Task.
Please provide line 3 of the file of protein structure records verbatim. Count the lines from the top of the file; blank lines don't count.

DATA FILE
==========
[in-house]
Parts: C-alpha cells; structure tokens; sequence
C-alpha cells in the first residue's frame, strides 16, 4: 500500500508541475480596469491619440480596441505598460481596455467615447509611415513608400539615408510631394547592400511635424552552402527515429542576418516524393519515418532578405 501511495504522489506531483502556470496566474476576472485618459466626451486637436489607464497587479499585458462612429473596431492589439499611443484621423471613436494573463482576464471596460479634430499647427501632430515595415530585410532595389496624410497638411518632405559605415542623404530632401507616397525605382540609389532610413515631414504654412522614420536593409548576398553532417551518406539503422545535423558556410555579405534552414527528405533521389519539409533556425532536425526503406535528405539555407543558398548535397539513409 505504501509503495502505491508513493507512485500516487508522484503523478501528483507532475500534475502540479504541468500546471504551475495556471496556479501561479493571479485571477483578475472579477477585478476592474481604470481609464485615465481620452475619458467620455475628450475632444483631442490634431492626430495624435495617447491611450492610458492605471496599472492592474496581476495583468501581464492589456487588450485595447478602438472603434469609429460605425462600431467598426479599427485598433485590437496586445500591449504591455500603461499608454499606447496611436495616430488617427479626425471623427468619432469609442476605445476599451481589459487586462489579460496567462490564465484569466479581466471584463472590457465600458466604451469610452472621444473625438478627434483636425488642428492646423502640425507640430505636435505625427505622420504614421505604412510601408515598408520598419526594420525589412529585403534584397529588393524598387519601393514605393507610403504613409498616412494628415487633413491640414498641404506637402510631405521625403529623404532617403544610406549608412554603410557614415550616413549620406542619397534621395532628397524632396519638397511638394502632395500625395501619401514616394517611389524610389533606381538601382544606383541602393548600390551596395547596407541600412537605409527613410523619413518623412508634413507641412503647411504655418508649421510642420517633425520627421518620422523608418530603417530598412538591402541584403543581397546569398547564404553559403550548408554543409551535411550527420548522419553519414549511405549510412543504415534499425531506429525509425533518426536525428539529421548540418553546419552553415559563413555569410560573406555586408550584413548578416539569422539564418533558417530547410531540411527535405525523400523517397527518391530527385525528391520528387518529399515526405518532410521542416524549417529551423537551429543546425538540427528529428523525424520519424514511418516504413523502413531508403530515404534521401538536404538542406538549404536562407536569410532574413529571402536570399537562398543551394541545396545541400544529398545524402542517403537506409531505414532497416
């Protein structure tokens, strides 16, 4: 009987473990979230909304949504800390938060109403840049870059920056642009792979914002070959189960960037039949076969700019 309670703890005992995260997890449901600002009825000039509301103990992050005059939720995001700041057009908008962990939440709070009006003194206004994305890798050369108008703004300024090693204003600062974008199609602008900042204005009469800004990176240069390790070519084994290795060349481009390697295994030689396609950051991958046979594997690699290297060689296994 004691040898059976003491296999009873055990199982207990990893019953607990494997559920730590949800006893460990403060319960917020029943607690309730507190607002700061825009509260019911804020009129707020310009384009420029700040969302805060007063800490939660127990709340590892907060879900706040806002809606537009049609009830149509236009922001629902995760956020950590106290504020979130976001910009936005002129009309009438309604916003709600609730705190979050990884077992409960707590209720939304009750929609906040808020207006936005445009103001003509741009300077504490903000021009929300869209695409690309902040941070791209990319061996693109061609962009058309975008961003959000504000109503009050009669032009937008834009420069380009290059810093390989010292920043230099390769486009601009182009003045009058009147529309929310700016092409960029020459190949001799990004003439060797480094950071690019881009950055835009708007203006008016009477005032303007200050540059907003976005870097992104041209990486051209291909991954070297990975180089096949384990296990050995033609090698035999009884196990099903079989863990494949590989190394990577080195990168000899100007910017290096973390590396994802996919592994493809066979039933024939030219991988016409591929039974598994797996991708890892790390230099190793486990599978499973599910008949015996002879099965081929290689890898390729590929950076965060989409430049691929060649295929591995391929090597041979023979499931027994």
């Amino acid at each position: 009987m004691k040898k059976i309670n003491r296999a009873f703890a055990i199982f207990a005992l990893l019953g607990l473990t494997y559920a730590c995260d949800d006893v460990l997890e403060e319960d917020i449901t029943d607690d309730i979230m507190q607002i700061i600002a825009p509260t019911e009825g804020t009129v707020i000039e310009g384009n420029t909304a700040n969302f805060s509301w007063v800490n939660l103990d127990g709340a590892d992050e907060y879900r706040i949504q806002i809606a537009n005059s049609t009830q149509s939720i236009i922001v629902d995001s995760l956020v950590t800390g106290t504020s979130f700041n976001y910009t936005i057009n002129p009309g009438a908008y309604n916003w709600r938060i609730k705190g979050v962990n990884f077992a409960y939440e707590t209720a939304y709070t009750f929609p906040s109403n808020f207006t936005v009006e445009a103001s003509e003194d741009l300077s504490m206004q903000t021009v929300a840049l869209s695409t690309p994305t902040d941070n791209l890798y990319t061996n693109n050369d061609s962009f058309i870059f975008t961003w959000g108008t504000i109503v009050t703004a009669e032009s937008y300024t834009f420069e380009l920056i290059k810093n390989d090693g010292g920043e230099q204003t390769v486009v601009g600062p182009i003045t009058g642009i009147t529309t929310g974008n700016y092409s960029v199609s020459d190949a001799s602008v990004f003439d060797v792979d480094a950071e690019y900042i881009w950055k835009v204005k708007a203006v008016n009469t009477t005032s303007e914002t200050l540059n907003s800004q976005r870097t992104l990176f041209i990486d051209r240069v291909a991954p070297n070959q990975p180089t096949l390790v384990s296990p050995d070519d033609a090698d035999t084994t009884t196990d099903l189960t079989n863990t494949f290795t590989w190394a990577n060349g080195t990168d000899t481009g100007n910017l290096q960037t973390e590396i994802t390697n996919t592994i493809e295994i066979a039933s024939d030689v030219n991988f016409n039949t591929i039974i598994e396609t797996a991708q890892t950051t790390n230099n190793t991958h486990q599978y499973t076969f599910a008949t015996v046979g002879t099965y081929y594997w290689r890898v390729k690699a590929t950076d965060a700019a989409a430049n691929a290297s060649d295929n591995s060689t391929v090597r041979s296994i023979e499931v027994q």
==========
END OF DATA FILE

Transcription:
C-alpha cells in the first residue's frame, strides 16, 4: 500500500508541475480596469491619440480596441505598460481596455467615447509611415513608400539615408510631394547592400511635424552552402527515429542576418516524393519515418532578405 501511495504522489506531483502556470496566474476576472485618459466626451486637436489607464497587479499585458462612429473596431492589439499611443484621423471613436494573463482576464471596460479634430499647427501632430515595415530585410532595389496624410497638411518632405559605415542623404530632401507616397525605382540609389532610413515631414504654412522614420536593409548576398553532417551518406539503422545535423558556410555579405534552414527528405533521389519539409533556425532536425526503406535528405539555407543558398548535397539513409 505504501509503495502505491508513493507512485500516487508522484503523478501528483507532475500534475502540479504541468500546471504551475495556471496556479501561479493571479485571477483578475472579477477585478476592474481604470481609464485615465481620452475619458467620455475628450475632444483631442490634431492626430495624435495617447491611450492610458492605471496599472492592474496581476495583468501581464492589456487588450485595447478602438472603434469609429460605425462600431467598426479599427485598433485590437496586445500591449504591455500603461499608454499606447496611436495616430488617427479626425471623427468619432469609442476605445476599451481589459487586462489579460496567462490564465484569466479581466471584463472590457465600458466604451469610452472621444473625438478627434483636425488642428492646423502640425507640430505636435505625427505622420504614421505604412510601408515598408520598419526594420525589412529585403534584397529588393524598387519601393514605393507610403504613409498616412494628415487633413491640414498641404506637402510631405521625403529623404532617403544610406549608412554603410557614415550616413549620406542619397534621395532628397524632396519638397511638394502632395500625395501619401514616394517611389524610389533606381538601382544606383541602393548600390551596395547596407541600412537605409527613410523619413518623412508634413507641412503647411504655418508649421510642420517633425520627421518620422523608418530603417530598412538591402541584403543581397546569398547564404553559403550548408554543409551535411550527420548522419553519414549511405549510412543504415534499425531506429525509425533518426536525428539529421548540418553546419552553415559563413555569410560573406555586408550584413548578416539569422539564418533558417530547410531540411527535405525523400523517397527518391530527385525528391520528387518529399515526405518532410521542416524549417529551423537551429543546425538540427528529428523525424520519424514511418516504413523502413531508403530515404534521401538536404538542406538549404536562407536569410532574413529571402536570399537562398543551394541545396545541400544529398545524402542517403537506409531505414532497416